After something of a struggle a couple days ago, I was finally able to find a rental car in Paris and convince the system to let me pay for it with an American credit card. Hertz won the bid, if only because we figured their good customer service would survive the hop across the Atlantic. (I’m happy to report that it did.) What did not survive the trip are features like “unlimited mileage,” but no matter.

Every overseas trip I take, I try to schedule at least one driving day. I enjoy seeing how differently things are done, from signage and exit ramp design to the sorts of junk food available in the highway gas station/rest stops. France did not disappoint. I had chocolate crepes and espresso at one, and a decent sandwich and fruit at another. And lots of Orangina. (Aside to the folks at Orangina: stick to the original, orange flavor, and skip the “Red,” “Indien,” and all the other crappy flavors. Also, please please please stop the ad campaign with the “sexy” deer-woman-thing sitting on a giant ice cube, wearing a bikini, and sipping an Orangina through a very long straw. What hell is that supposed to mean?)

Exposition flyerDeciding where to drive is often the toughest part. Sometimes it’s a lucky encounter with a New York Times article (Noto Peninsula in Japan one year or Ben Nevis in Scotland another). This time, it was Google Alerts and my alert that looks for news about the Lane Motor Museum. Turns out that the Lane had commissioned a Leyat propeller car reproduction, and they got mentioned in a French article a few weeks ago on the topic of a Leyat exposition (a small, short museum installation of sorts) in Meursault. The week of the expo was the week of our trip, and Meursault was an easy, three hour drive from Paris.

What I hadn’t realized until literally the day I got to Meursault was that Jeff Lane would be there to operate the controls of the Hélice reproduction to show visitors how it ran on the chateau grounds. I got a personal tour of the vehicle and much of Leyat’s history from Claude Gueniffey, who formed Les Amis d’Hélice (Friends of the Propeller Car) and organized the exposition. I also got to chat with Jeff for a bit, and Claude invited me to stay for a piano concert by a woman who had learned to play from Leyat himself. Leyat had created a unique musical notation system, and this former student of his is likely the only remaining person on earth who really understands it and still uses it. There was a lecture explaining it, but again my French listening skills are barely up to par for a reading of Petit Nicholas, never mind a musical/technical discussion.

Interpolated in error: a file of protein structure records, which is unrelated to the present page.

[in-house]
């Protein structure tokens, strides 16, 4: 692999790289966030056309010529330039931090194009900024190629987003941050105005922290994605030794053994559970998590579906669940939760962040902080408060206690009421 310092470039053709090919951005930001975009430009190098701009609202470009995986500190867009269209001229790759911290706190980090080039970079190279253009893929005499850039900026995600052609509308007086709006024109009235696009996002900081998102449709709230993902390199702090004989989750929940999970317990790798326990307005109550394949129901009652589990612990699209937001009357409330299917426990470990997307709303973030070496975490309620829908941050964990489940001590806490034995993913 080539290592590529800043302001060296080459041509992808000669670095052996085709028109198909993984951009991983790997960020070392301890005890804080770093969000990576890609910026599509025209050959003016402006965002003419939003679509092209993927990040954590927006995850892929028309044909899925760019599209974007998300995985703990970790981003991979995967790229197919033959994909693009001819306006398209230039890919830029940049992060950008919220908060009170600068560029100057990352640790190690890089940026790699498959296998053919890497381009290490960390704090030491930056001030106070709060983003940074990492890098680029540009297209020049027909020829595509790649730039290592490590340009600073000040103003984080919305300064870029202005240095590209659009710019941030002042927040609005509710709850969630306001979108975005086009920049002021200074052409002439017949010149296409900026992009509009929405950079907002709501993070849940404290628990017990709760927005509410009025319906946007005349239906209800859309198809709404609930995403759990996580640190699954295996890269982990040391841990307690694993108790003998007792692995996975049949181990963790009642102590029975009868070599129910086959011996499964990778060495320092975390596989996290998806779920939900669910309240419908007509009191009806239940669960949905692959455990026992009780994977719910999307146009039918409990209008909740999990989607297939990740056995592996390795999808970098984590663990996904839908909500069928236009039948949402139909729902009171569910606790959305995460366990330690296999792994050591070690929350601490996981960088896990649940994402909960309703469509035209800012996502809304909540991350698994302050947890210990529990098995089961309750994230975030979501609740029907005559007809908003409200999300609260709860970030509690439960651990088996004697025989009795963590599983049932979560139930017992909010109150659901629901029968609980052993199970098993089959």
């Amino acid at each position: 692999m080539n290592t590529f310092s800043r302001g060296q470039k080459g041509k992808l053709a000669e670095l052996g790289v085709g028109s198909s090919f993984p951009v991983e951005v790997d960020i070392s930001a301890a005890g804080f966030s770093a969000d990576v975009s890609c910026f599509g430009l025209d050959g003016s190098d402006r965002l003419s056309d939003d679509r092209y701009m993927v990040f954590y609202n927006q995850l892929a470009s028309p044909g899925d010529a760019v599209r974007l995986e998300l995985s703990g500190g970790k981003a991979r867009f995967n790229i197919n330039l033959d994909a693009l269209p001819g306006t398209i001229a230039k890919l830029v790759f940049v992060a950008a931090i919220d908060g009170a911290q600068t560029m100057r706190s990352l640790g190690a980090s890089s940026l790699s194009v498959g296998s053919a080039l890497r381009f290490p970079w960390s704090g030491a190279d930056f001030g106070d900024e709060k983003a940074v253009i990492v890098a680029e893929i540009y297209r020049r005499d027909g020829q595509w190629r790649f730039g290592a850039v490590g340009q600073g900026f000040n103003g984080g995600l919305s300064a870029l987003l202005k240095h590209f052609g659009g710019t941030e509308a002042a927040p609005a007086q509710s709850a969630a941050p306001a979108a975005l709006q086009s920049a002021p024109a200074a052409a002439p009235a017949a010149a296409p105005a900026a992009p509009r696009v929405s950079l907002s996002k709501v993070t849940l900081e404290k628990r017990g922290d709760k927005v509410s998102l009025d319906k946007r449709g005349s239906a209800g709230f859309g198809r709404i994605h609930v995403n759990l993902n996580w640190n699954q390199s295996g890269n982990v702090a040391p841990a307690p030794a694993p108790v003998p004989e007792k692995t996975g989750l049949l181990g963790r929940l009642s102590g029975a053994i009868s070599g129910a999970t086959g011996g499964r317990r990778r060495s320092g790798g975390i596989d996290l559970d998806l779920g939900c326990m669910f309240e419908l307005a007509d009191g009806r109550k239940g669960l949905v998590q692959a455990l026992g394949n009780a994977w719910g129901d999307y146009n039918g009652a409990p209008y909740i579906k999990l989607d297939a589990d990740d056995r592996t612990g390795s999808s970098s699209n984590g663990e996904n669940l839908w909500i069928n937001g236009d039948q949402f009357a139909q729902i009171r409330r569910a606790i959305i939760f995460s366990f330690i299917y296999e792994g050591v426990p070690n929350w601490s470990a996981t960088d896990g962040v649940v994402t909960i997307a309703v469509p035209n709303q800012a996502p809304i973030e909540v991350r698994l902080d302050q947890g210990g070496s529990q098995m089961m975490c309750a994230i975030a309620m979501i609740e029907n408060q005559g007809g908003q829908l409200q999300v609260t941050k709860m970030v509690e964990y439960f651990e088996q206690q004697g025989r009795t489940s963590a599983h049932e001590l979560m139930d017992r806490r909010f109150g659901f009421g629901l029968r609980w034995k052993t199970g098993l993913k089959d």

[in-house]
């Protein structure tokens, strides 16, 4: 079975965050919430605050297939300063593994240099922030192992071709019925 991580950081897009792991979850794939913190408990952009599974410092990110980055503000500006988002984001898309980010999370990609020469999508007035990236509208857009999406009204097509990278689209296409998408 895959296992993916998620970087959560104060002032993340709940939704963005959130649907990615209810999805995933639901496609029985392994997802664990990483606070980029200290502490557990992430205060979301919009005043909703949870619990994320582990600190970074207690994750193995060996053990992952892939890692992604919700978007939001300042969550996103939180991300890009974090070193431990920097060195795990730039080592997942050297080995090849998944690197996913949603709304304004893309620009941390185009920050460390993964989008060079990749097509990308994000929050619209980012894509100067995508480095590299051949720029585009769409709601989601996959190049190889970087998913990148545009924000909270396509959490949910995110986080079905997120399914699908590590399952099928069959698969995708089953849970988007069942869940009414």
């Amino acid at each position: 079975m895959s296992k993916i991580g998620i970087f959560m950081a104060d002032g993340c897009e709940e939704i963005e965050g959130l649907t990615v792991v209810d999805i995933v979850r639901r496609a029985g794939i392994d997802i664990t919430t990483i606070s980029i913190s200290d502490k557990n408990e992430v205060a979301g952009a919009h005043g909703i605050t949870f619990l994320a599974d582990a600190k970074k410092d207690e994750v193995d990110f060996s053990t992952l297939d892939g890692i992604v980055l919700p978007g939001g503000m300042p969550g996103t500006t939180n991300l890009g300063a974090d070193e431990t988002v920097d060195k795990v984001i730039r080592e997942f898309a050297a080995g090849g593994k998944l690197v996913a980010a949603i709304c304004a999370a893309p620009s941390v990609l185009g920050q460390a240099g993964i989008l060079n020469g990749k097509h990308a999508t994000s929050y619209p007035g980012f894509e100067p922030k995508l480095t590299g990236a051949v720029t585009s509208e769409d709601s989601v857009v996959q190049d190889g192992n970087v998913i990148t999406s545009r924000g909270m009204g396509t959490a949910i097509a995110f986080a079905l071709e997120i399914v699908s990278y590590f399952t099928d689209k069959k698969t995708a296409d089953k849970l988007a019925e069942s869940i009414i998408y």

Chateau de Citeaux a Meursault

The drive home was uneventful, which is pretty amazing — with limited reliance on the GPS/maps in my phone, I managed to navigate all the way back to the Hertz lot without making a single wrong turn. Turns out the signage for Orly is pretty good.

Outside Meursault

Another 45 minutes by train and I was back at the hotel by about 10:30pm, time enough to get dinner at Chez Janou, which had been strongly recommended by our friend Suzy, who’d spend a month in Paris a couple years ago. Chez Janou was well worth it. If they accept reservations, by all means get some. We were lucky to get a table for two, even at 11pm.